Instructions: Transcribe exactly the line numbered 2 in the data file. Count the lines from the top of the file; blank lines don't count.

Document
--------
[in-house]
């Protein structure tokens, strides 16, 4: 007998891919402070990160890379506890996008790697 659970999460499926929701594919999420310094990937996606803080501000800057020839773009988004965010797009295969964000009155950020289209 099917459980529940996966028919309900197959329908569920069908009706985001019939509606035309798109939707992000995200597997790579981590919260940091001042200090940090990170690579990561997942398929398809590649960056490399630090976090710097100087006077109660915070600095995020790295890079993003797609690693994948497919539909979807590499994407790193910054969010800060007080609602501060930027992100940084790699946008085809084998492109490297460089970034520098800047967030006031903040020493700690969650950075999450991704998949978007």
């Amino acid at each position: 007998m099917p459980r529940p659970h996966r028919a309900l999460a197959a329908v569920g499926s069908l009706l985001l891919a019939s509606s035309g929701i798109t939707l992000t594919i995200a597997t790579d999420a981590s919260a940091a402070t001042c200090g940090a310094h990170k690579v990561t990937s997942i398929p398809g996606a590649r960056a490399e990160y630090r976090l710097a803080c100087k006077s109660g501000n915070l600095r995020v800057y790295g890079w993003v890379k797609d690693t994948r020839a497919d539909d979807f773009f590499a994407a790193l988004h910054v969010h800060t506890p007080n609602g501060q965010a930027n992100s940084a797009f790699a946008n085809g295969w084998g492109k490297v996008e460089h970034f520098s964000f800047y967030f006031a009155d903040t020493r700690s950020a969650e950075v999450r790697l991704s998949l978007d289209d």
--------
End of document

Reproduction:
């Protein structure tokens, strides 16, 4: 007998891919402070990160890379506890996008790697 659970999460499926929701594919999420310094990937996606803080501000800057020839773009988004965010797009295969964000009155950020289209 099917459980529940996966028919309900197959329908569920069908009706985001019939509606035309798109939707992000995200597997790579981590919260940091001042200090940090990170690579990561997942398929398809590649960056490399630090976090710097100087006077109660915070600095995020790295890079993003797609690693994948497919539909979807590499994407790193910054969010800060007080609602501060930027992100940084790699946008085809084998492109490297460089970034520098800047967030006031903040020493700690969650950075999450991704998949978007």